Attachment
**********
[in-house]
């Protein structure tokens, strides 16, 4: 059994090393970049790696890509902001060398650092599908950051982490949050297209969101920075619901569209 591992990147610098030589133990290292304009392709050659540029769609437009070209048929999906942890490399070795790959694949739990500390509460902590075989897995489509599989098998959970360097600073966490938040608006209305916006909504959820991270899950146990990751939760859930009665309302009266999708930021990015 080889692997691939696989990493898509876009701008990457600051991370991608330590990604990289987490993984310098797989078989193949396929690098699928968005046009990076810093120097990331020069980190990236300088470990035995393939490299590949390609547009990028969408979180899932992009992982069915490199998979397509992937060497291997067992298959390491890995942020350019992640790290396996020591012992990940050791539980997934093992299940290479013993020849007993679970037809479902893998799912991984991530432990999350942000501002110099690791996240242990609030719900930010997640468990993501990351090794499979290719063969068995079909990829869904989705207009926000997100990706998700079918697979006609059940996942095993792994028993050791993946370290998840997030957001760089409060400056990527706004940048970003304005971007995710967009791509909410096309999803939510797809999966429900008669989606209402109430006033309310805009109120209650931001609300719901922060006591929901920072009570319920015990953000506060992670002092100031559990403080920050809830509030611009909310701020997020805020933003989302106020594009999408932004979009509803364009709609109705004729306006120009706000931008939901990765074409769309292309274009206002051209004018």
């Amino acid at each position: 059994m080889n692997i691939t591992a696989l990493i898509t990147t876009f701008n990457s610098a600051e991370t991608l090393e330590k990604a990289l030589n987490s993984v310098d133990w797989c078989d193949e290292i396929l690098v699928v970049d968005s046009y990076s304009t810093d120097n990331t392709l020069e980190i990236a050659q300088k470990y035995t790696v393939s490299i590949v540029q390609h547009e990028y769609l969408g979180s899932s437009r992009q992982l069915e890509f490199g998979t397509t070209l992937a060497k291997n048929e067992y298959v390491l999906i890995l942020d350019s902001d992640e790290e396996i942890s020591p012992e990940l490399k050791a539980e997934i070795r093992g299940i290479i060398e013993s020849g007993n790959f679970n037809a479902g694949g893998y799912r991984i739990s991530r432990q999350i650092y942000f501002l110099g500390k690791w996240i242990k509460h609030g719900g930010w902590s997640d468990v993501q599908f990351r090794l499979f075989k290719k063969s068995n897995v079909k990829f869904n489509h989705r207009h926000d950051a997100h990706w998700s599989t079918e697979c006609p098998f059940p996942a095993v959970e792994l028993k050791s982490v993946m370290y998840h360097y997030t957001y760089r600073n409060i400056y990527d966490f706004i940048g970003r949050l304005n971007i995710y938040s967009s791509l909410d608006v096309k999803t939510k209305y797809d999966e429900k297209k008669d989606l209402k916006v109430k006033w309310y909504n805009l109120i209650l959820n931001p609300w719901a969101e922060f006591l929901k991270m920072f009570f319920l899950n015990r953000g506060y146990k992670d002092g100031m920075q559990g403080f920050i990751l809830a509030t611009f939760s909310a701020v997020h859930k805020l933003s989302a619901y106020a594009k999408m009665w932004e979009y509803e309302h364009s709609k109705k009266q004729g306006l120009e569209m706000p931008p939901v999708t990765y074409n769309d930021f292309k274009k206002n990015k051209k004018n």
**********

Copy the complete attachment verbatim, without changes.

[in-house]
């Protein structure tokens, strides 16, 4: 059994090393970049790696890509902001060398650092599908950051982490949050297209969101920075619901569209 591992990147610098030589133990290292304009392709050659540029769609437009070209048929999906942890490399070795790959694949739990500390509460902590075989897995489509599989098998959970360097600073966490938040608006209305916006909504959820991270899950146990990751939760859930009665309302009266999708930021990015 080889692997691939696989990493898509876009701008990457600051991370991608330590990604990289987490993984310098797989078989193949396929690098699928968005046009990076810093120097990331020069980190990236300088470990035995393939490299590949390609547009990028969408979180899932992009992982069915490199998979397509992937060497291997067992298959390491890995942020350019992640790290396996020591012992990940050791539980997934093992299940290479013993020849007993679970037809479902893998799912991984991530432990999350942000501002110099690791996240242990609030719900930010997640468990993501990351090794499979290719063969068995079909990829869904989705207009926000997100990706998700079918697979006609059940996942095993792994028993050791993946370290998840997030957001760089409060400056990527706004940048970003304005971007995710967009791509909410096309999803939510797809999966429900008669989606209402109430006033309310805009109120209650931001609300719901922060006591929901920072009570319920015990953000506060992670002092100031559990403080920050809830509030611009909310701020997020805020933003989302106020594009999408932004979009509803364009709609109705004729306006120009706000931008939901990765074409769309292309274009206002051209004018």
């Amino acid at each position: 059994m080889n692997i691939t591992a696989l990493i898509t990147t876009f701008n990457s610098a600051e991370t991608l090393e330590k990604a990289l030589n987490s993984v310098d133990w797989c078989d193949e290292i396929l690098v699928v970049d968005s046009y990076s304009t810093d120097n990331t392709l020069e980190i990236a050659q300088k470990y035995t790696v393939s490299i590949v540029q390609h547009e990028y769609l969408g979180s899932s437009r992009q992982l069915e890509f490199g998979t397509t070209l992937a060497k291997n048929e067992y298959v390491l999906i890995l942020d350019s902001d992640e790290e396996i942890s020591p012992e990940l490399k050791a539980e997934i070795r093992g299940i290479i060398e013993s020849g007993n790959f679970n037809a479902g694949g893998y799912r991984i739990s991530r432990q999350i650092y942000f501002l110099g500390k690791w996240i242990k509460h609030g719900g930010w902590s997640d468990v993501q599908f990351r090794l499979f075989k290719k063969s068995n897995v079909k990829f869904n489509h989705r207009h926000d950051a997100h990706w998700s599989t079918e697979c006609p098998f059940p996942a095993v959970e792994l028993k050791s982490v993946m370290y998840h360097y997030t957001y760089r600073n409060i400056y990527d966490f706004i940048g970003r949050l304005n971007i995710y938040s967009s791509l909410d608006v096309k999803t939510k209305y797809d999966e429900k297209k008669d989606l209402k916006v109430k006033w309310y909504n805009l109120i209650l959820n931001p609300w719901a969101e922060f006591l929901k991270m920072f009570f319920l899950n015990r953000g506060y146990k992670d002092g100031m920075q559990g403080f920050i990751l809830a509030t611009f939760s909310a701020v997020h859930k805020l933003s989302a619901y106020a594009k999408m009665w932004e979009y509803e309302h364009s709609k109705k009266q004729g306006l120009e569209m706000p931008p939901v999708t990765y074409n769309d930021f292309k274009k206002n990015k051209k004018n």